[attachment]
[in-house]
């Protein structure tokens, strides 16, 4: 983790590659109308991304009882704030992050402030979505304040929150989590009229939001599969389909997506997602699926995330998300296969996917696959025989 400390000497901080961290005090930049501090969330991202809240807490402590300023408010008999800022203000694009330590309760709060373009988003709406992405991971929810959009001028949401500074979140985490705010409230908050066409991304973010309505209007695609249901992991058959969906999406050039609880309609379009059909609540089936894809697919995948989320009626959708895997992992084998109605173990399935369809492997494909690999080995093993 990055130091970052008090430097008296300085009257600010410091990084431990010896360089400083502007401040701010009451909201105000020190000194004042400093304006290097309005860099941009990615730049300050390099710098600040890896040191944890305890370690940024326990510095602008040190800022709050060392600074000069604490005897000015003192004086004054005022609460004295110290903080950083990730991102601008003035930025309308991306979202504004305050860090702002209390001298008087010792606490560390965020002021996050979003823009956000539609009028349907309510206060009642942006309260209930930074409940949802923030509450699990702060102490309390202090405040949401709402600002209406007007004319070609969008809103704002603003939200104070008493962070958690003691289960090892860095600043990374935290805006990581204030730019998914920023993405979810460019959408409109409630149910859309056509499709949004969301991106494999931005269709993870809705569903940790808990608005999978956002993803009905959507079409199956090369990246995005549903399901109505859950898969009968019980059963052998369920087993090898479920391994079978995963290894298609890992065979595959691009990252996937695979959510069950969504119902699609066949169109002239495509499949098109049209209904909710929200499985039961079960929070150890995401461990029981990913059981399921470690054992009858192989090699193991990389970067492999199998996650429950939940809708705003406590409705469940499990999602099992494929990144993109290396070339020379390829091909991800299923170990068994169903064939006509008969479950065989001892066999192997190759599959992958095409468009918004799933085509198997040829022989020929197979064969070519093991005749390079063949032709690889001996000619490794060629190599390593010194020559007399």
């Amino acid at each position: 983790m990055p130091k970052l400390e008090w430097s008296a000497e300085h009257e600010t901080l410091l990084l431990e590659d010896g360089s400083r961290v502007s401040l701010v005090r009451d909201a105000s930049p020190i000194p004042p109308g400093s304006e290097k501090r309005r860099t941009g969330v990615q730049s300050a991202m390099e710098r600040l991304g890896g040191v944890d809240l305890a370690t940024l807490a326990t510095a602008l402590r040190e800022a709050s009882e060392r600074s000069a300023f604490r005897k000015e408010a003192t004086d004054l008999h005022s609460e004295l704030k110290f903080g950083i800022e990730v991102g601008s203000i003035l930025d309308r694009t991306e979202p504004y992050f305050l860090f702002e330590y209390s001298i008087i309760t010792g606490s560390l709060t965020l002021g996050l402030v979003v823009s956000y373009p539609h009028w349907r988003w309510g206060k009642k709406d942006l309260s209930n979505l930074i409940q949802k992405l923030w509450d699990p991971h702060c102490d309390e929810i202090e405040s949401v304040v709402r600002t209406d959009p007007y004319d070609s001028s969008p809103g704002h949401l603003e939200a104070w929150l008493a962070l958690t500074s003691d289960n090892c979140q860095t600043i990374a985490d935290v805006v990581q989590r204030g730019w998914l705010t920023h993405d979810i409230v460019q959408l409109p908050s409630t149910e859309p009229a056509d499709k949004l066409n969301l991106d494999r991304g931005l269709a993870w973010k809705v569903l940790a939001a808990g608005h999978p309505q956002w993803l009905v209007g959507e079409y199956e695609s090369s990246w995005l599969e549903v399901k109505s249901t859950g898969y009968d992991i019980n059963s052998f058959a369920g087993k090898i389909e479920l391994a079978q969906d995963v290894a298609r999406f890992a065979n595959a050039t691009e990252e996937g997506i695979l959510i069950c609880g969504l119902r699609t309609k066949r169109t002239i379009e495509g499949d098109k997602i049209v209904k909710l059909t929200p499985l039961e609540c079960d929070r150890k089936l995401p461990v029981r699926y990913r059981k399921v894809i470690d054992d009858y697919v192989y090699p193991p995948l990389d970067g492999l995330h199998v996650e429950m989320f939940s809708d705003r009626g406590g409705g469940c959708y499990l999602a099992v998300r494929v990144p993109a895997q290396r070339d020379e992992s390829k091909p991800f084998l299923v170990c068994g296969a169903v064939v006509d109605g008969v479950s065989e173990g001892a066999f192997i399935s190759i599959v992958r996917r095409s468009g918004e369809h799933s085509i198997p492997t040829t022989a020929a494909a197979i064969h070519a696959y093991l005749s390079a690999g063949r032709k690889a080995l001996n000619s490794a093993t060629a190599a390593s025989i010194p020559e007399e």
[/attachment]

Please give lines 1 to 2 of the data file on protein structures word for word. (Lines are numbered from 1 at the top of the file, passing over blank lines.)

[in-house]
């Protein structure tokens, strides 16, 4: 983790590659109308991304009882704030992050402030979505304040929150989590009229939001599969389909997506997602699926995330998300296969996917696959025989 400390000497901080961290005090930049501090969330991202809240807490402590300023408010008999800022203000694009330590309760709060373009988003709406992405991971929810959009001028949401500074979140985490705010409230908050066409991304973010309505209007695609249901992991058959969906999406050039609880309609379009059909609540089936894809697919995948989320009626959708895997992992084998109605173990399935369809492997494909690999080995093993 990055130091970052008090430097008296300085009257600010410091990084431990010896360089400083502007401040701010009451909201105000020190000194004042400093304006290097309005860099941009990615730049300050390099710098600040890896040191944890305890370690940024326990510095602008040190800022709050060392600074000069604490005897000015003192004086004054005022609460004295110290903080950083990730991102601008003035930025309308991306979202504004305050860090702002209390001298008087010792606490560390965020002021996050979003823009956000539609009028349907309510206060009642942006309260209930930074409940949802923030509450699990702060102490309390202090405040949401709402600002209406007007004319070609969008809103704002603003939200104070008493962070958690003691289960090892860095600043990374935290805006990581204030730019998914920023993405979810460019959408409109409630149910859309056509499709949004969301991106494999931005269709993870809705569903940790808990608005999978956002993803009905959507079409199956090369990246995005549903399901109505859950898969009968019980059963052998369920087993090898479920391994079978995963290894298609890992065979595959691009990252996937695979959510069950969504119902699609066949169109002239495509499949098109049209209904909710929200499985039961079960929070150890995401461990029981990913059981399921470690054992009858192989090699193991990389970067492999199998996650429950939940809708705003406590409705469940499990999602099992494929990144993109290396070339020379390829091909991800299923170990068994169903064939006509008969479950065989001892066999192997190759599959992958095409468009918004799933085509198997040829022989020929197979064969070519093991005749390079063949032709690889001996000619490794060629190599390593010194020559007399």